Interested in eliminating a literal depiction of herself within her work to instead focus on a sense of self in relation to the representation of blackness within the contemporary canon of painting and portraiture, Jones produces corporeal objects that inform an expansive inquiry into the set of power structures and systems that have, in turn, provided a breeding ground for histories that are inextricably linked to contemporary attitudes regarding the roles of black individuals and communities. Her work aims to foreground the complexities at the centre of society’s reading of the black body - how it is understood, and how it is culturally reproduced.
In The Black In Their Face, Jones’ sculptures trace her relationship to colour, the human figure, and sexuality - all thematic tropes that stretch back through the history of the art object. In Jones’ care, however, a space is carved out that calls attention to a larger bracket of history, wherein the positionality and context of the object have particular implications. The problematic history of the treatment of African sculpture in Europe in the early 20th Century, and its subsequent embedding into the art history curriculum under the questionable rubric ‘Primitivism’, is one of many threads of discourse that come to mind.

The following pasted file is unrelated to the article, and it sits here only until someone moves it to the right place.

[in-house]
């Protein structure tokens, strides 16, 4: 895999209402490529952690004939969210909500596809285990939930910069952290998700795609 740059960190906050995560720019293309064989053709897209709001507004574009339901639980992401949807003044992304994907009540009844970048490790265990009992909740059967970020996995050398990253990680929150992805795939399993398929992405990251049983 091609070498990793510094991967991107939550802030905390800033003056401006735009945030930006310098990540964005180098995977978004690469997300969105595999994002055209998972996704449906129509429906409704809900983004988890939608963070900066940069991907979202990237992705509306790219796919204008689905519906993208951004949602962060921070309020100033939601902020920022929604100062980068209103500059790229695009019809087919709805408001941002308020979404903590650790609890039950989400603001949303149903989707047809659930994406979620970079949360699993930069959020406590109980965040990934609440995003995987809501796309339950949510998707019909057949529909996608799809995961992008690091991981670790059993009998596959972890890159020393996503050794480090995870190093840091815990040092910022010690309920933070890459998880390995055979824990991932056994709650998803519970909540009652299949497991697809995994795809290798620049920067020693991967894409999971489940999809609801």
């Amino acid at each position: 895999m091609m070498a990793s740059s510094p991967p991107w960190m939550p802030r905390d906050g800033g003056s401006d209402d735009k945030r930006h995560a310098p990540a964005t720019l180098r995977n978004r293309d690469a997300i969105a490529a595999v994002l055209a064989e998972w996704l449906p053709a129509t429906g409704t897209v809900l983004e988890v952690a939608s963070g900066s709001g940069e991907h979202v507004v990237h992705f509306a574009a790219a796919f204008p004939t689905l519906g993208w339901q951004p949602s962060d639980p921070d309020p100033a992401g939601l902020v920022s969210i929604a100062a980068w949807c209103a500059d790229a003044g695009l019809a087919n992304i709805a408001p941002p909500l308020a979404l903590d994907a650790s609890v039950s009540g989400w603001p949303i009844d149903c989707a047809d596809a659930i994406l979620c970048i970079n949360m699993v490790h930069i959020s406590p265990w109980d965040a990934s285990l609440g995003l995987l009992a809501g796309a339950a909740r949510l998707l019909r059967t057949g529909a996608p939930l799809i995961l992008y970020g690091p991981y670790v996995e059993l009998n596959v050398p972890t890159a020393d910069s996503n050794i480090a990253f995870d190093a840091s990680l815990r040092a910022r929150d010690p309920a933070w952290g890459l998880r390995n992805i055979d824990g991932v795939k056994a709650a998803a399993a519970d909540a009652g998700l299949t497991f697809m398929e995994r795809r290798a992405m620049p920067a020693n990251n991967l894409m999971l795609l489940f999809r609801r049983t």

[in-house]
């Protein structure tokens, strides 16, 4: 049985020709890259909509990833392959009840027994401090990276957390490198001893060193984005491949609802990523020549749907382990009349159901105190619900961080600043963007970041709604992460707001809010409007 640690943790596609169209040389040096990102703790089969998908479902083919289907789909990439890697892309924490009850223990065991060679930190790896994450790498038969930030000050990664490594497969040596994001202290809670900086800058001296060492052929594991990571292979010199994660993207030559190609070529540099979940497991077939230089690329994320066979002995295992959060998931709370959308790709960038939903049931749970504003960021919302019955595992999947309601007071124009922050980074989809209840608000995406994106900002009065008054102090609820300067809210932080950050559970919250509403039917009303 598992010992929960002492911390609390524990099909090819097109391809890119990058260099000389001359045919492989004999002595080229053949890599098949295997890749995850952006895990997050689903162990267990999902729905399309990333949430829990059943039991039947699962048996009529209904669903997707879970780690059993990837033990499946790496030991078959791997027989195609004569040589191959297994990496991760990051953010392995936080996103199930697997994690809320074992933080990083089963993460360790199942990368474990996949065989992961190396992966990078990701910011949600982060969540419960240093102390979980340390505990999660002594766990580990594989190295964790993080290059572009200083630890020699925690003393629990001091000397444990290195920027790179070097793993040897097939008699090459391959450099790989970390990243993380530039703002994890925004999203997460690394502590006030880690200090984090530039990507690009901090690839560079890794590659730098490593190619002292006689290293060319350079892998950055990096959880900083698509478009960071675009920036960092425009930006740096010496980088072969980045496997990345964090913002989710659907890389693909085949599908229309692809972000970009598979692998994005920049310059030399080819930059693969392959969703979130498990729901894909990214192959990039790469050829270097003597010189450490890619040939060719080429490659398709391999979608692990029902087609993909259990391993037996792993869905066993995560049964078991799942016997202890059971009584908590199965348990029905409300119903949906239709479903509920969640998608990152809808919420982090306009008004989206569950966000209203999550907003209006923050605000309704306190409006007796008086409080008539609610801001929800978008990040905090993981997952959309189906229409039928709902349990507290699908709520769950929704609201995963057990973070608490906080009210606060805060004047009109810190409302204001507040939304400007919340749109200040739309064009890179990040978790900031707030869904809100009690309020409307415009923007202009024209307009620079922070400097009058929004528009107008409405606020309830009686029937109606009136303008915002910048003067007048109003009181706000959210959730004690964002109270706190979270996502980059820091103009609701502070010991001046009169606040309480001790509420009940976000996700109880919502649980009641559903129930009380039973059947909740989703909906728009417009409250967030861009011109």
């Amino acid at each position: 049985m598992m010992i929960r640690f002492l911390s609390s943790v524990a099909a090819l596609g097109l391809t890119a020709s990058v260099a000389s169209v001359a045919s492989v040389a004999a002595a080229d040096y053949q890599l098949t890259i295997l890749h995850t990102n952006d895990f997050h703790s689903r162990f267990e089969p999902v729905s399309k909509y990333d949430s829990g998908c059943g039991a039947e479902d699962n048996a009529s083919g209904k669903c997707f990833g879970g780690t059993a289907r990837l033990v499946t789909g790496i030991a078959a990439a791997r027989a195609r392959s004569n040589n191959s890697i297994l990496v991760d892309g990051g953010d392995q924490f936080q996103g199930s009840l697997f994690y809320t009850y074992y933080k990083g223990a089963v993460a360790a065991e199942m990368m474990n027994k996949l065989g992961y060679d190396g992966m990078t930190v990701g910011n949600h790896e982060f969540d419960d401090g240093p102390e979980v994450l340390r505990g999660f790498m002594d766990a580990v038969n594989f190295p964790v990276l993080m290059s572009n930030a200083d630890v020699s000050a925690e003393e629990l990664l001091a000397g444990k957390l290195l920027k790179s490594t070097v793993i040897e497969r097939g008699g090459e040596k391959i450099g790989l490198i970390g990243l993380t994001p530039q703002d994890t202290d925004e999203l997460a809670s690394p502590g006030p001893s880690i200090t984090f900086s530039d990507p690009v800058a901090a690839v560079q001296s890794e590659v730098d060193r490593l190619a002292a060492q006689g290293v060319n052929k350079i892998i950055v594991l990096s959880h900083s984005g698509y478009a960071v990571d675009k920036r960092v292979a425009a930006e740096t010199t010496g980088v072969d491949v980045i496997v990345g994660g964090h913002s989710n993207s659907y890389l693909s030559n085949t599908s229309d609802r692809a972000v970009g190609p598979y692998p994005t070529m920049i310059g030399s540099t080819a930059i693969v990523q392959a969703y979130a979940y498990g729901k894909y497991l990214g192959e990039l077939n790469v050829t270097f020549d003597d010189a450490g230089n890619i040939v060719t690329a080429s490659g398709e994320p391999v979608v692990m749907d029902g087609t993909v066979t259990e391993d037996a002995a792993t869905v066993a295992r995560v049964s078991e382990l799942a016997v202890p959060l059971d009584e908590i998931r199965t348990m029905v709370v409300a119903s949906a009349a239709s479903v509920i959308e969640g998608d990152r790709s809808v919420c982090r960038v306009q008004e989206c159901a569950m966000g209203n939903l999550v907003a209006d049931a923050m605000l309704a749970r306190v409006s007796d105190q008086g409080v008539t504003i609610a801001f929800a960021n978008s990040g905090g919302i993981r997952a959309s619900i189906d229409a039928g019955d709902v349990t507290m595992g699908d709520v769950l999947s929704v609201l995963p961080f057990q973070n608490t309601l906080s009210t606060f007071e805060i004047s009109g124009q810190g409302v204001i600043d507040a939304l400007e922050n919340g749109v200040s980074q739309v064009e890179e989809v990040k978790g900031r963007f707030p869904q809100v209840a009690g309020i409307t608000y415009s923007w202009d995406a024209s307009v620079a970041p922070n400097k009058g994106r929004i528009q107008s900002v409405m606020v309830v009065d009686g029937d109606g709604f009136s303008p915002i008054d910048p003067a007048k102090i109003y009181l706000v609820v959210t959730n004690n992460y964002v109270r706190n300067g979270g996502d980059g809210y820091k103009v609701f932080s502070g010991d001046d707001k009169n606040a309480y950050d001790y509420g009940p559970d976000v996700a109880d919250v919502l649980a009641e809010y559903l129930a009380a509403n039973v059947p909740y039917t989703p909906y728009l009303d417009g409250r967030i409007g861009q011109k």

Integral to the process of making her sculptures is a text that Jones wrote as a way for her to navigate the variant devices deployed in her current practice. The writing allows her to bravely articulate her own experience of making art: a necessity that is intimately connected to her relationship with her own, and other black bodies. Taking an epistolary form Jones often writes rhetorically to her chosen ‘muse’, a boy called Ezra, who emerges as a lens through which she rejoices in the beauty of black bodies. She writes about desire, about an urgent need to make the black body visible through colour. An exegesis of colour.
Ta-Nehisi Coates, in his text on the reality of the black body in the US today, Between The World And Me, reminds us that we must 'always remember that the sociology, the history, the economics, the graphs, the charts, the regressions all land, with great violence, upon the body.’ At a time when the black body is as under threat as ever, Jones’ exhibition pulls the black face, black features, black skin into sharp focus, and roots her work within a new discussion: one that urban theorist Paul Goodwin has recently noted as being about ‘blackness as a material as transformative resistance.’
Rachel Jones (London, 1991), received a BA in Painting & Printmaking at Glasgow School of Art and is currently enrolled on the MA Painting at Royal Academy Schools. Her work has been exhibited in the UK at various institutions including the Royal Scottish Academy and The Fleming Collection. She was artist in residence at the Masterworks Museum of Bermuda Art in 2016.